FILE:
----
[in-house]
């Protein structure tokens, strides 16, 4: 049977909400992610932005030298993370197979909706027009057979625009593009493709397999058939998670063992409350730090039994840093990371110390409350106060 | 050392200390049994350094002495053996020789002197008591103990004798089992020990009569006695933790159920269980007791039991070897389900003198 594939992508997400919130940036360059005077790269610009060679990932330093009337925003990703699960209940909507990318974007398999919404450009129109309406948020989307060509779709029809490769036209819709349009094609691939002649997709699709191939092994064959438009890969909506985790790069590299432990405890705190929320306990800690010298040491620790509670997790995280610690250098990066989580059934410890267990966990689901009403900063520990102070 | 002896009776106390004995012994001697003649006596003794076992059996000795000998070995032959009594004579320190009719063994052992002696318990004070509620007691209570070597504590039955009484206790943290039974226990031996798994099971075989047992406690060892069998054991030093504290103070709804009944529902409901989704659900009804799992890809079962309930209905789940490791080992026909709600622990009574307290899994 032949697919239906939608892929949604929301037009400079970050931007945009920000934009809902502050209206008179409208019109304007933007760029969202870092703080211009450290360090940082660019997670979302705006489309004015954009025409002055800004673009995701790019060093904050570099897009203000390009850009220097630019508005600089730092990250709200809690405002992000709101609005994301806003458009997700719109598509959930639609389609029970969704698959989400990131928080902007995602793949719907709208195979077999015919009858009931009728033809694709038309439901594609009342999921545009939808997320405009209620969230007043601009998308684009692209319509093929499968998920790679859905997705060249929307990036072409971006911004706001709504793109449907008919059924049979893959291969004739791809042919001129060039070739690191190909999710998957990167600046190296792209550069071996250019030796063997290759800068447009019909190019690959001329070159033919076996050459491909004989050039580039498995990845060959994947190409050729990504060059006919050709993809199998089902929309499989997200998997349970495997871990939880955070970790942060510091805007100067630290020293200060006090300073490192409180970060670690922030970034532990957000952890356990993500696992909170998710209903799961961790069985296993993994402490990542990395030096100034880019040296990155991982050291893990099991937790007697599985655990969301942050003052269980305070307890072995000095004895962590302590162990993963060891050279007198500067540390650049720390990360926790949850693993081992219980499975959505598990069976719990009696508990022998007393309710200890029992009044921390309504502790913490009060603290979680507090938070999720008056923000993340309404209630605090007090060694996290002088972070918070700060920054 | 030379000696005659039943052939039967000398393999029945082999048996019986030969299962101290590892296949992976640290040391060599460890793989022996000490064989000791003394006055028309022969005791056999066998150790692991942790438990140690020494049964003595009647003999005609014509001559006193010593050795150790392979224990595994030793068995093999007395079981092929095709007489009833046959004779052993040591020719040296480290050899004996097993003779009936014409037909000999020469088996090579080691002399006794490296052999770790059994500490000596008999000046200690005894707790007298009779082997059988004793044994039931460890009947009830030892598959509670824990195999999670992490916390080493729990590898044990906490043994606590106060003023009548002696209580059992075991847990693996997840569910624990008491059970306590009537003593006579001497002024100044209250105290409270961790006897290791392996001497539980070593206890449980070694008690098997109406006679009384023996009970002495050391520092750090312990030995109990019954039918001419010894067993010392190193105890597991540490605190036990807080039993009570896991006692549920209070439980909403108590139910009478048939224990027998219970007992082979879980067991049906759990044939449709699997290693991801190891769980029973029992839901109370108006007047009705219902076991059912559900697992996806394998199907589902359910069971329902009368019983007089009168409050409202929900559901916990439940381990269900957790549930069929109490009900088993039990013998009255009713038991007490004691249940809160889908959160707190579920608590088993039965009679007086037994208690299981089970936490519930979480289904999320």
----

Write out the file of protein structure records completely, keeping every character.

[in-house]
């Protein structure tokens, strides 16, 4: 049977909400992610932005030298993370197979909706027009057979625009593009493709397999058939998670063992409350730090039994840093990371110390409350106060 | 050392200390049994350094002495053996020789002197008591103990004798089992020990009569006695933790159920269980007791039991070897389900003198 594939992508997400919130940036360059005077790269610009060679990932330093009337925003990703699960209940909507990318974007398999919404450009129109309406948020989307060509779709029809490769036209819709349009094609691939002649997709699709191939092994064959438009890969909506985790790069590299432990405890705190929320306990800690010298040491620790509670997790995280610690250098990066989580059934410890267990966990689901009403900063520990102070 | 002896009776106390004995012994001697003649006596003794076992059996000795000998070995032959009594004579320190009719063994052992002696318990004070509620007691209570070597504590039955009484206790943290039974226990031996798994099971075989047992406690060892069998054991030093504290103070709804009944529902409901989704659900009804799992890809079962309930209905789940490791080992026909709600622990009574307290899994 032949697919239906939608892929949604929301037009400079970050931007945009920000934009809902502050209206008179409208019109304007933007760029969202870092703080211009450290360090940082660019997670979302705006489309004015954009025409002055800004673009995701790019060093904050570099897009203000390009850009220097630019508005600089730092990250709200809690405002992000709101609005994301806003458009997700719109598509959930639609389609029970969704698959989400990131928080902007995602793949719907709208195979077999015919009858009931009728033809694709038309439901594609009342999921545009939808997320405009209620969230007043601009998308684009692209319509093929499968998920790679859905997705060249929307990036072409971006911004706001709504793109449907008919059924049979893959291969004739791809042919001129060039070739690191190909999710998957990167600046190296792209550069071996250019030796063997290759800068447009019909190019690959001329070159033919076996050459491909004989050039580039498995990845060959994947190409050729990504060059006919050709993809199998089902929309499989997200998997349970495997871990939880955070970790942060510091805007100067630290020293200060006090300073490192409180970060670690922030970034532990957000952890356990993500696992909170998710209903799961961790069985296993993994402490990542990395030096100034880019040296990155991982050291893990099991937790007697599985655990969301942050003052269980305070307890072995000095004895962590302590162990993963060891050279007198500067540390650049720390990360926790949850693993081992219980499975959505598990069976719990009696508990022998007393309710200890029992009044921390309504502790913490009060603290979680507090938070999720008056923000993340309404209630605090007090060694996290002088972070918070700060920054 | 030379000696005659039943052939039967000398393999029945082999048996019986030969299962101290590892296949992976640290040391060599460890793989022996000490064989000791003394006055028309022969005791056999066998150790692991942790438990140690020494049964003595009647003999005609014509001559006193010593050795150790392979224990595994030793068995093999007395079981092929095709007489009833046959004779052993040591020719040296480290050899004996097993003779009936014409037909000999020469088996090579080691002399006794490296052999770790059994500490000596008999000046200690005894707790007298009779082997059988004793044994039931460890009947009830030892598959509670824990195999999670992490916390080493729990590898044990906490043994606590106060003023009548002696209580059992075991847990693996997840569910624990008491059970306590009537003593006579001497002024100044209250105290409270961790006897290791392996001497539980070593206890449980070694008690098997109406006679009384023996009970002495050391520092750090312990030995109990019954039918001419010894067993010392190193105890597991540490605190036990807080039993009570896991006692549920209070439980909403108590139910009478048939224990027998219970007992082979879980067991049906759990044939449709699997290693991801190891769980029973029992839901109370108006007047009705219902076991059912559900697992996806394998199907589902359910069971329902009368019983007089009168409050409202929900559901916990439940381990269900957790549930069929109490009900088993039990013998009255009713038991007490004691249940809160889908959160707190579920608590088993039965009679007086037994208690299981089970936490519930979480289904999320």